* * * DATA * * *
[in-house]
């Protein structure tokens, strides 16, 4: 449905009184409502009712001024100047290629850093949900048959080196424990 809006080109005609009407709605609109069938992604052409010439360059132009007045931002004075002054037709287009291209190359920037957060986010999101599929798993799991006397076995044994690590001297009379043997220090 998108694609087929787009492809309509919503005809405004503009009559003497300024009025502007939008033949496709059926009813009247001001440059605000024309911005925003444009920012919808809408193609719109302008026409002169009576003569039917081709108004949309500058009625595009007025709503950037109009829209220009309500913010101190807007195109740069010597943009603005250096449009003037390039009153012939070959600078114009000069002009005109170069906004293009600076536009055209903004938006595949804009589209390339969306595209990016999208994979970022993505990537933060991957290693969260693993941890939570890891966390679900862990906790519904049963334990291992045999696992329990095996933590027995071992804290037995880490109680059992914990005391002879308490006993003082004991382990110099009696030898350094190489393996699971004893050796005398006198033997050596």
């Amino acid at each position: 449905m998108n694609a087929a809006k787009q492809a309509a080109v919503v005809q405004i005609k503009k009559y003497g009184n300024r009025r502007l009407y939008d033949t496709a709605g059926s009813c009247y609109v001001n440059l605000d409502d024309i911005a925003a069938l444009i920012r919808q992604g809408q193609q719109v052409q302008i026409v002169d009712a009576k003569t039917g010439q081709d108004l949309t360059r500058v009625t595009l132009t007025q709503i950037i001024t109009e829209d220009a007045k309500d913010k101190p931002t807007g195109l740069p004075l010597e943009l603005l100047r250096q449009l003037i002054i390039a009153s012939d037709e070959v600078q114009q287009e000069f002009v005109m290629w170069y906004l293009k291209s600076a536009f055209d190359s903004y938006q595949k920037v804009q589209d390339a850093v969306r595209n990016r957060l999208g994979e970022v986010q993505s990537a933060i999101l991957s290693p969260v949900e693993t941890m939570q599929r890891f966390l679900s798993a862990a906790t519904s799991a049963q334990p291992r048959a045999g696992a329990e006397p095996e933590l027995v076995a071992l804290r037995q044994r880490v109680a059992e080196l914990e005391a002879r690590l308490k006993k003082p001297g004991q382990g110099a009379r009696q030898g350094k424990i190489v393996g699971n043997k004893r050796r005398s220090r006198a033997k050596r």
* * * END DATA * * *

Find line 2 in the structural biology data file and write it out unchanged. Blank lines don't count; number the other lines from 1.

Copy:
């Protein structure tokens, strides 16, 4: 449905009184409502009712001024100047290629850093949900048959080196424990 809006080109005609009407709605609109069938992604052409010439360059132009007045931002004075002054037709287009291209190359920037957060986010999101599929798993799991006397076995044994690590001297009379043997220090 998108694609087929787009492809309509919503005809405004503009009559003497300024009025502007939008033949496709059926009813009247001001440059605000024309911005925003444009920012919808809408193609719109302008026409002169009576003569039917081709108004949309500058009625595009007025709503950037109009829209220009309500913010101190807007195109740069010597943009603005250096449009003037390039009153012939070959600078114009000069002009005109170069906004293009600076536009055209903004938006595949804009589209390339969306595209990016999208994979970022993505990537933060991957290693969260693993941890939570890891966390679900862990906790519904049963334990291992045999696992329990095996933590027995071992804290037995880490109680059992914990005391002879308490006993003082004991382990110099009696030898350094190489393996699971004893050796005398006198033997050596």